barring freedom by meesh 2012

The publication concludes with a useful list of 10 key principles for gender-sensitive rehabilitation programmes, which in itself could act as a practical yardstick for Canadian detention monitors and penal reformers.

In a nutshell, the Guide to the rehabilitation and social reintegration of women prisoners: Implementation of the Bangkok Rules makes a valuable contribution to PRI’s myriad of other excellent resources on the subject as well as the wider implementation of the Bangkok Rules, which will be useful for human rights actors, penal reformers and detention monitors alike.  


Download the new publication, Guide to the rehabilitation and social reintegration of women prisoners: Implementation of the Bangkok Rules.

Read PRI/OSCE-ODIHR’s 2018 publication, Guidance Document on the Nelson Mandela Rules.

Learn more about how the incarceration of Indigenous Canada in PRI’s Global Prison Trends 2019.

Explore PRI’s other key resources, including on this website.

Learn more about the work of the Thailand Institute of Justice.

Posted by mp in Publication, Tools, Women prisoners

COPCAT Shorts: Launch of ICPA Planning & Design Hub

The ICPA Planning and Design Hub strives to inspire, challenge and motivate architects, administrators and professionals from across the world to create more humane correctional facilities. The Hub includes projects, resources and discussion threads regarding exemplary practice in correctional planning and design. We believe that this website will be a valuable tool for all of you who are interested in the built environment. Thus far, projects and resources from several countries and various focus areas are posted.

Abstract from International Corrections & Prisons Association – ‘ICPA Launches a Planning and Design Hub’ at the following website.

Planning & Design Hub

Visit the ICPA Planning and Design Hub.

Lean more about the recent launch of the ICPA’s External Prison Oversight and Human Rights Network and read its first newsletter.

Read the related ICRC publication, Towards Humane Prisons: A Principled & Participatory Approach To Prisons Planning & Design.

Planning & Design

Posted by mp in Prisons, Publication, Tools

New Publication: Protecting LGBTI Persons in Detention

The Geneva-based Association for the Prevention of Torture (APT) has added to its many other detention monitoring resources through the publication of its new tool, Towards the Effective Protection of LGBTI Persons Deprived of Liberty: A Monitoring Guide. The latter is available for download in English.

LGBTI Monitoring GuideWeighing in at a welcomely exhaustive 130-odd pages this superb publication offers first-class guidance on monitoring various detention settings where LGBTI persons might be deprived of their liberty.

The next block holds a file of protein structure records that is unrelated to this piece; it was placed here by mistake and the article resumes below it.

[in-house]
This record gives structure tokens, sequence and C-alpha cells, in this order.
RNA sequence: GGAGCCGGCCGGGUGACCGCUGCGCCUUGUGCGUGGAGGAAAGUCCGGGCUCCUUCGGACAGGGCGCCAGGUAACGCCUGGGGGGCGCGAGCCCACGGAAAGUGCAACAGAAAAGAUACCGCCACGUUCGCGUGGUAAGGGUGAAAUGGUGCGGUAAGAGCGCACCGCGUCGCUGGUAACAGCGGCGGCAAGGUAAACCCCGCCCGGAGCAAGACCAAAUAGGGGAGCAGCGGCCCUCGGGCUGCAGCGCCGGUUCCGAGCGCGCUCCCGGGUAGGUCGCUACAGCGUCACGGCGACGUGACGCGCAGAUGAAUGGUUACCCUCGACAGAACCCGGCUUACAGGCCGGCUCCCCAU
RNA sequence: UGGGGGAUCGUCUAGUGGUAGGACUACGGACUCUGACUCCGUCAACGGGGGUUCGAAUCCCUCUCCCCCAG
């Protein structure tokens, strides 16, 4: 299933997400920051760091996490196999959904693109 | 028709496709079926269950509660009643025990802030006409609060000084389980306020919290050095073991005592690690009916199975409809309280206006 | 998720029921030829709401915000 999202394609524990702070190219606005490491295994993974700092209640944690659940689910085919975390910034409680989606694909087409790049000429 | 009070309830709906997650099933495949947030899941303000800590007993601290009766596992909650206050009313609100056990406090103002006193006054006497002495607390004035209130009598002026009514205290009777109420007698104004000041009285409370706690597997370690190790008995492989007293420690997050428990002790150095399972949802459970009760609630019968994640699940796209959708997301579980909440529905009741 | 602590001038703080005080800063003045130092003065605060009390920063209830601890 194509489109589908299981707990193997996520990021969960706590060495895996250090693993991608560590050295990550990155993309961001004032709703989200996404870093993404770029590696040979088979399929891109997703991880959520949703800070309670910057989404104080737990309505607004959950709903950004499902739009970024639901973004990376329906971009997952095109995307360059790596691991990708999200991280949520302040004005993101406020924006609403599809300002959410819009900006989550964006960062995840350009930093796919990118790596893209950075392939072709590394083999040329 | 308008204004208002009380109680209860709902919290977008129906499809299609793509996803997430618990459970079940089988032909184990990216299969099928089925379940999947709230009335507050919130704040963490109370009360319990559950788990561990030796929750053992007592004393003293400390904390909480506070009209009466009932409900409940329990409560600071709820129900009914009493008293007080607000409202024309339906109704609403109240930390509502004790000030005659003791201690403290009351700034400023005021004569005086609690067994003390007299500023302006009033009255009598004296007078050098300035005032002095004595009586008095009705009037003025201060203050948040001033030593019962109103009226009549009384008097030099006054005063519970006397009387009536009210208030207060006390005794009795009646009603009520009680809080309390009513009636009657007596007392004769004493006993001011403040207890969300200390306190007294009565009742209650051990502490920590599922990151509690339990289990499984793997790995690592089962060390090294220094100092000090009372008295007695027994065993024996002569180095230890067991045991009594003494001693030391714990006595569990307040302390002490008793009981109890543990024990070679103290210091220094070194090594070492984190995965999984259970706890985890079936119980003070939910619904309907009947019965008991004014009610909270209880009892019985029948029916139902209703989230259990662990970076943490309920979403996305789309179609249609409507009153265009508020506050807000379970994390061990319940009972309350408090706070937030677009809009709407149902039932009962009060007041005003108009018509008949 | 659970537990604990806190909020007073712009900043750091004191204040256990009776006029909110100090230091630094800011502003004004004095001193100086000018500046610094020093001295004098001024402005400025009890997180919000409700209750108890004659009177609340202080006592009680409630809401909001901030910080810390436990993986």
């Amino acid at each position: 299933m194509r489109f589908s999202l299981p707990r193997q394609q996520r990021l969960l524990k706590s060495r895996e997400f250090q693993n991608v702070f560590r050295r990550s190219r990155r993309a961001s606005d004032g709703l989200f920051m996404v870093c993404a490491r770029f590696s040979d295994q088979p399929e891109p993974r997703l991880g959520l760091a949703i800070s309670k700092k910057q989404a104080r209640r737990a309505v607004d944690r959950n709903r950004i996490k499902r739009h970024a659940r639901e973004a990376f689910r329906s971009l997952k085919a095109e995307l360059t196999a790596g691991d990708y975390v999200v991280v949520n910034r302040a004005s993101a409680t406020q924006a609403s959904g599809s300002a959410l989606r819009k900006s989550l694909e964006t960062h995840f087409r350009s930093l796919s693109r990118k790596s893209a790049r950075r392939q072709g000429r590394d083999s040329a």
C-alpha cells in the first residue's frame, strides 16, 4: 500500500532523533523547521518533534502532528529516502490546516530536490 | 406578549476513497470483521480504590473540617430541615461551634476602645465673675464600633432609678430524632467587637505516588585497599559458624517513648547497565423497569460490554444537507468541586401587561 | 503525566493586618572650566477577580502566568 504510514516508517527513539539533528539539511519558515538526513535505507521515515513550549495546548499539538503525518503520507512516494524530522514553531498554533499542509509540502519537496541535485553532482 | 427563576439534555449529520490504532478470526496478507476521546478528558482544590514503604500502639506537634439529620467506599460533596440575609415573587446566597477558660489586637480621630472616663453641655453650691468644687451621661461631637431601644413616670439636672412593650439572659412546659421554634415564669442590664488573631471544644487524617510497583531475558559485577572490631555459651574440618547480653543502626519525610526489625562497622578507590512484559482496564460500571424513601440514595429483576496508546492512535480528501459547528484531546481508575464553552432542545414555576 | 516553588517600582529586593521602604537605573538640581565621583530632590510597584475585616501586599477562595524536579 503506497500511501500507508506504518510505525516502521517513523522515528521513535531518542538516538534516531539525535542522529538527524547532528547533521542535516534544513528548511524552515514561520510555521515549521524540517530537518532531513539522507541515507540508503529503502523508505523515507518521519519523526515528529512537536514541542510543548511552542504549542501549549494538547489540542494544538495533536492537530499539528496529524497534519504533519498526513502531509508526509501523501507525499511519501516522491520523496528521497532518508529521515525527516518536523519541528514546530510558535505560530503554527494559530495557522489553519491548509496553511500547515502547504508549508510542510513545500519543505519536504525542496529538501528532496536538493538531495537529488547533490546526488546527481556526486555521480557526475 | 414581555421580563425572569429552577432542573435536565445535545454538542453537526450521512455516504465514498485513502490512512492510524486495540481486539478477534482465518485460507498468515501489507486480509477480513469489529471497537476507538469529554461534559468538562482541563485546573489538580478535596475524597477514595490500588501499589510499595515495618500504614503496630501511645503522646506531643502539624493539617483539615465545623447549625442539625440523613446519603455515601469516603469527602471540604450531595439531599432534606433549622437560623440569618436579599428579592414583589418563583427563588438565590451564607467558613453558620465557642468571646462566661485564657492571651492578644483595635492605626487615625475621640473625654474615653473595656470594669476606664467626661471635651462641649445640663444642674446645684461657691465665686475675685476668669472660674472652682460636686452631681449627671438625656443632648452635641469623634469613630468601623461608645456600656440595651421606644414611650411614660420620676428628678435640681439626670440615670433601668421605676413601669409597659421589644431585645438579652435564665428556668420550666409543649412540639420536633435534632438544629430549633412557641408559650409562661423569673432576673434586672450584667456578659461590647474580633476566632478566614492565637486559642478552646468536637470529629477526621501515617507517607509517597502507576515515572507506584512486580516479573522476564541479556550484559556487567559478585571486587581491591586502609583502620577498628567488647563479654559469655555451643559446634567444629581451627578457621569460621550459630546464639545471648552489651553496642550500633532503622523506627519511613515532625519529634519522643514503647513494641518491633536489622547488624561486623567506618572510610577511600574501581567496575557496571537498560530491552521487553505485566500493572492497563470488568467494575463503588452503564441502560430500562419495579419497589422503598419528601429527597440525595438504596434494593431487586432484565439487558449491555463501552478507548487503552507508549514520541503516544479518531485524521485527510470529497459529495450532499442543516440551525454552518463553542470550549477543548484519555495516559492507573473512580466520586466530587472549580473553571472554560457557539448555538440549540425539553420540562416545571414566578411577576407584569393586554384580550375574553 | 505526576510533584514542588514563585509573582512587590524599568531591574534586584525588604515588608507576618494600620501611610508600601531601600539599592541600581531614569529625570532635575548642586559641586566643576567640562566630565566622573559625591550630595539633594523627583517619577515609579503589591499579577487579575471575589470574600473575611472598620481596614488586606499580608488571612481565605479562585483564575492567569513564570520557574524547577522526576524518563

Written by Jean-Sébastien Blanc, the APT’s Director of Thematic Programmes, and based on extensive consultation with key human rights actors, the new guide complements the organization’s numerous other tools with a focus on detention, including prisons, police facilities, immigration detention, and psychiatric and social care settings. Many of the APT’s publications are featured in these pages under Other Resources.

Significantly, the UN Independent Expert on Protection against violence and discrimination based on sexual orientation and gender identity, Victor Madrigal-Borloz offers the following thoughts in the publication’s Foreword, highlighting the gap it fills:

Upon entering a place of deprivation of liberty, I have had meetings in which authorities were visibly uncomfortable at the sole use of the word lesbian and others in which I was informed that gay men are a construct of other parts of the world and not existing in that context. While the legal argument that condoms are criminal paraphernalia is only made in the 71 countries that still criminalise same sex relations, in the rest of the world the stigma associated to the mere existence of LGTBI persons remains deeply entrenched in the collective awareness.

Up to this day, I have never had an experience where policies in places of detention catered for bisexual persons or revealed an understanding of intersexuality. While great progress has been made in relation to the needs of trans persons, they remain the most mistreated of all persons deprived of liberty …

The reader of this manual, possibly about to engage in a visit that hopefully will impact persons’ lives and contribute to social change, may experience apprehension deriving from an awareness of just how little one single person can know about the enormous range of problems and needs connected to sexual orientation and gender identity in places of deprivation of liberty, a concern that I know only too well. This guide – prepared by the Association for the Prevention of Torture with great attention to the current state of international human rights law, best practices in the field of torture prevention, and the wealth of experience of the extraordinary group of experts that provided its substance – will provide an understanding of the factors of risk and the acts, patterns and extreme manifestations of torture and ill treatment against LGTI persons, and is an invaluable blueprint for any conceptual understanding of these.

In this connection there can be no doubt that the APT guide ably accomplishes what it sets out to achieve. The publication is divided into five main chapters, the first of which highlights the specific exposure of LGBTI detainees to torture and other ill-treatment. It is then followed by an in-depth focus on the key considerations relating to monitoring methodology, closely examining all stages of the detention monitoring process from planning a programme of visits through to reporting on their findings.